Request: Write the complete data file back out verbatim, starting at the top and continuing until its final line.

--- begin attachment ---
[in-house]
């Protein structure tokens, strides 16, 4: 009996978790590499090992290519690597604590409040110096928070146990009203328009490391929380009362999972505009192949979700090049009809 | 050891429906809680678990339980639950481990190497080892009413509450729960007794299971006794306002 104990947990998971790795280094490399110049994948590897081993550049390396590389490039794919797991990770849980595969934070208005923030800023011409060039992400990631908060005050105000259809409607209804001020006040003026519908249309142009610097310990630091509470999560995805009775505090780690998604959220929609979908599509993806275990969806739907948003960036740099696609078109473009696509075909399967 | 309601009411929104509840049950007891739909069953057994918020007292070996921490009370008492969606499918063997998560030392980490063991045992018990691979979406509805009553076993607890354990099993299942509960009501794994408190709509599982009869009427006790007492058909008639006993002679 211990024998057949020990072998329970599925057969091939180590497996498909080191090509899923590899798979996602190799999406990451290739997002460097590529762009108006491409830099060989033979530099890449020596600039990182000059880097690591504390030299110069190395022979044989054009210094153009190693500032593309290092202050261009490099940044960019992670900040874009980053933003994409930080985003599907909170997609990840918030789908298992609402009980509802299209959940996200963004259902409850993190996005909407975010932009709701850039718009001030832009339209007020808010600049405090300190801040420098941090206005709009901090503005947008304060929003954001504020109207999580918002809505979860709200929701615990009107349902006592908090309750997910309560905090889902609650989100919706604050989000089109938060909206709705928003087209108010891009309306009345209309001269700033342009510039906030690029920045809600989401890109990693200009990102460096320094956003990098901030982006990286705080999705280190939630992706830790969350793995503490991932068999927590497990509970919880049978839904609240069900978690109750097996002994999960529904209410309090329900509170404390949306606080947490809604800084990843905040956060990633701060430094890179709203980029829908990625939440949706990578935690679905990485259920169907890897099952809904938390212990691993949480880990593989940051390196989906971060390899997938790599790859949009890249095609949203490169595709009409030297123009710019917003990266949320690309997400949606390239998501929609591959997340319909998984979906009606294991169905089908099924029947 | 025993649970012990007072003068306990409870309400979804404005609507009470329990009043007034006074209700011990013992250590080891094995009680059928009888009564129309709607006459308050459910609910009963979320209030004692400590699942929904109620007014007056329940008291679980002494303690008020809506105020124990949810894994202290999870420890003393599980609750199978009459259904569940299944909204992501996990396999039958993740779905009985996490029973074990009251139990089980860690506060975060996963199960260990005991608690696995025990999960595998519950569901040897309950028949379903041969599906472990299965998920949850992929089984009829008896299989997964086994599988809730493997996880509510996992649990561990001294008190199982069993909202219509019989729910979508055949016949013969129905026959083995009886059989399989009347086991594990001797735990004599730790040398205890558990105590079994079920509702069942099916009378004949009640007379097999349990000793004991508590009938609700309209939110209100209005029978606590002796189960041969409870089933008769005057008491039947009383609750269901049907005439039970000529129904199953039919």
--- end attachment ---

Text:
[in-house]
């Protein structure tokens, strides 16, 4: 009996978790590499090992290519690597604590409040110096928070146990009203328009490391929380009362999972505009192949979700090049009809 | 050891429906809680678990339980639950481990190497080892009413509450729960007794299971006794306002 104990947990998971790795280094490399110049994948590897081993550049390396590389490039794919797991990770849980595969934070208005923030800023011409060039992400990631908060005050105000259809409607209804001020006040003026519908249309142009610097310990630091509470999560995805009775505090780690998604959220929609979908599509993806275990969806739907948003960036740099696609078109473009696509075909399967 | 309601009411929104509840049950007891739909069953057994918020007292070996921490009370008492969606499918063997998560030392980490063991045992018990691979979406509805009553076993607890354990099993299942509960009501794994408190709509599982009869009427006790007492058909008639006993002679 211990024998057949020990072998329970599925057969091939180590497996498909080191090509899923590899798979996602190799999406990451290739997002460097590529762009108006491409830099060989033979530099890449020596600039990182000059880097690591504390030299110069190395022979044989054009210094153009190693500032593309290092202050261009490099940044960019992670900040874009980053933003994409930080985003599907909170997609990840918030789908298992609402009980509802299209959940996200963004259902409850993190996005909407975010932009709701850039718009001030832009339209007020808010600049405090300190801040420098941090206005709009901090503005947008304060929003954001504020109207999580918002809505979860709200929701615990009107349902006592908090309750997910309560905090889902609650989100919706604050989000089109938060909206709705928003087209108010891009309306009345209309001269700033342009510039906030690029920045809600989401890109990693200009990102460096320094956003990098901030982006990286705080999705280190939630992706830790969350793995503490991932068999927590497990509970919880049978839904609240069900978690109750097996002994999960529904209410309090329900509170404390949306606080947490809604800084990843905040956060990633701060430094890179709203980029829908990625939440949706990578935690679905990485259920169907890897099952809904938390212990691993949480880990593989940051390196989906971060390899997938790599790859949009890249095609949203490169595709009409030297123009710019917003990266949320690309997400949606390239998501929609591959997340319909998984979906009606294991169905089908099924029947 | 025993649970012990007072003068306990409870309400979804404005609507009470329990009043007034006074209700011990013992250590080891094995009680059928009888009564129309709607006459308050459910609910009963979320209030004692400590699942929904109620007014007056329940008291679980002494303690008020809506105020124990949810894994202290999870420890003393599980609750199978009459259904569940299944909204992501996990396999039958993740779905009985996490029973074990009251139990089980860690506060975060996963199960260990005991608690696995025990999960595998519950569901040897309950028949379903041969599906472990299965998920949850992929089984009829008896299989997964086994599988809730493997996880509510996992649990561990001294008190199982069993909202219509019989729910979508055949016949013969129905026959083995009886059989399989009347086991594990001797735990004599730790040398205890558990105590079994079920509702069942099916009378004949009640007379097999349990000793004991508590009938609700309209939110209100209005029978606590002796189960041969409870089933008769005057008491039947009383609750269901049907005439039970000529129904199953039919």